25th September


A substantial majority of Scots, it has emerged, speak a language about which questions were asked for the first time ever in the most recent national census.

Figures released today reveal that 4.48 million people, or eighty-four per cent of the Scottish population, talk Pish some, most or all of the time. This means that Pish is second only to English in terms of common usage.

A spokesman for the General Register Office for Scotland said that it was important to qualify this headline figure as some significant statistical discrepancies underlay it. For example, while seventy-six per cent of people over the age of sixteen said that they could talk or write Pish fluently, and sixty-five per cent said that they could immediately identify Pish when they heard it, a mere twenty-one per cent admitted to being able to understand Pish spoken or written by others.

The council areas with the highest proportions of people who talk Pish were the cities of Aberdeen, Dundee, Edinburgh and Glasgow. Rural areas had the lowest proportions of talkers of Pish, but this might be due, the spokesman said, to greater distances between inhabitants and high levels of taciturnity among farmers.

Professor Ranald Fowlis Wester, Director of the Institute for Talking Pish, commented: ‘I have been talking Pish all my life, and it is gratifying to see firm evidence of what I have suspected all along, that I am not alone. Indeed, it is clear that most of my fellow citizens talk Pish to a greater or lesser extent. I call on the Scottish Government to give Pish official status, to legislate for the teaching of Pish in our schools, colleges and universities, and to oblige the BBC to broadcast Pish at least six hours per day.’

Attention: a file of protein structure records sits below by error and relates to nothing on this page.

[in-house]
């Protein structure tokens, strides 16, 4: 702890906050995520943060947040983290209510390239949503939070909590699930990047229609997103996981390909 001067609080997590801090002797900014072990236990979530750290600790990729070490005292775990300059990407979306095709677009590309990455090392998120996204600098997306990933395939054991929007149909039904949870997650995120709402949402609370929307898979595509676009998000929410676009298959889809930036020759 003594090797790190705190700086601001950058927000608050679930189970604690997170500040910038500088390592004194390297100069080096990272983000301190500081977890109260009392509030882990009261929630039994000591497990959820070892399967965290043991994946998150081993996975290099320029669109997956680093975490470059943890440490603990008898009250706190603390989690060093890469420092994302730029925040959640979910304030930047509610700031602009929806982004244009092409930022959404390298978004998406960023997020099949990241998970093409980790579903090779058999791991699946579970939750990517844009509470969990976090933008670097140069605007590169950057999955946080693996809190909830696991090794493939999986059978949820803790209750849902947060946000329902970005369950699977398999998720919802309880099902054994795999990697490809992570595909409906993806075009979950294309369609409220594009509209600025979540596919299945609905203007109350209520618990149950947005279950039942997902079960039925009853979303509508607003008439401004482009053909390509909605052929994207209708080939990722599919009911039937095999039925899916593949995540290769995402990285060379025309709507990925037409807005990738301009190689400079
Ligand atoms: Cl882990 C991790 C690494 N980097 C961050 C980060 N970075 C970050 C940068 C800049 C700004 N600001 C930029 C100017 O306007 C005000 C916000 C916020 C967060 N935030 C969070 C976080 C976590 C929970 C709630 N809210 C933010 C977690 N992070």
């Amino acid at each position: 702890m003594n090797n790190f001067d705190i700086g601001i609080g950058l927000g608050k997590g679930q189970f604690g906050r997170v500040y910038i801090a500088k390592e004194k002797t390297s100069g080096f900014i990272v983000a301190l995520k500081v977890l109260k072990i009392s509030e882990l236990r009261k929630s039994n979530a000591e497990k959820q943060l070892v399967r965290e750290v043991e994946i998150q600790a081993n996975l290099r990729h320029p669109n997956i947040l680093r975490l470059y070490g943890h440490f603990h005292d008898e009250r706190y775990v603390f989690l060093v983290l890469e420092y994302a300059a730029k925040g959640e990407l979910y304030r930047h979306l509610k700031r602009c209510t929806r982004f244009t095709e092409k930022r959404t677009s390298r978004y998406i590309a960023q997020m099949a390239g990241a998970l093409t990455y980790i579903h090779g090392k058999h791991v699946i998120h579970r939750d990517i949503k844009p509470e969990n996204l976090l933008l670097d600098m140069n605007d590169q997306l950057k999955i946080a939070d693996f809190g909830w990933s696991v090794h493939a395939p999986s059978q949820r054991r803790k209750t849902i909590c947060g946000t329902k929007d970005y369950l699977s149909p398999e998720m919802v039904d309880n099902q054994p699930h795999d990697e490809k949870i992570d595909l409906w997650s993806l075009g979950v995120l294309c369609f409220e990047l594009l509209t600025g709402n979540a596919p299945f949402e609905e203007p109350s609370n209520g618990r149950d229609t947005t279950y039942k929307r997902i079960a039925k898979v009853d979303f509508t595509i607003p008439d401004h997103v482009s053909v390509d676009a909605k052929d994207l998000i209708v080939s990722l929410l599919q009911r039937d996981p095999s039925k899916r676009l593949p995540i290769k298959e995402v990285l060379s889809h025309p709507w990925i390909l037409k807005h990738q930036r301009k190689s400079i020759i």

The Tory MSP Findo Gasket said: ‘These figures are deeply disturbing and no credence should be placed in them. If concessions are made to talkers of Pish the floodgates will open and we will have talkers of Shite, Bollocks and Mince all clamouring for equal representation. I talk Mince all the time but I don’t expect anyone to take me seriously.’

No Scottish Government minister was available for comment in any language.

Reader: Marianne Mitchelson
Fiddle: Aidan O'Rourke
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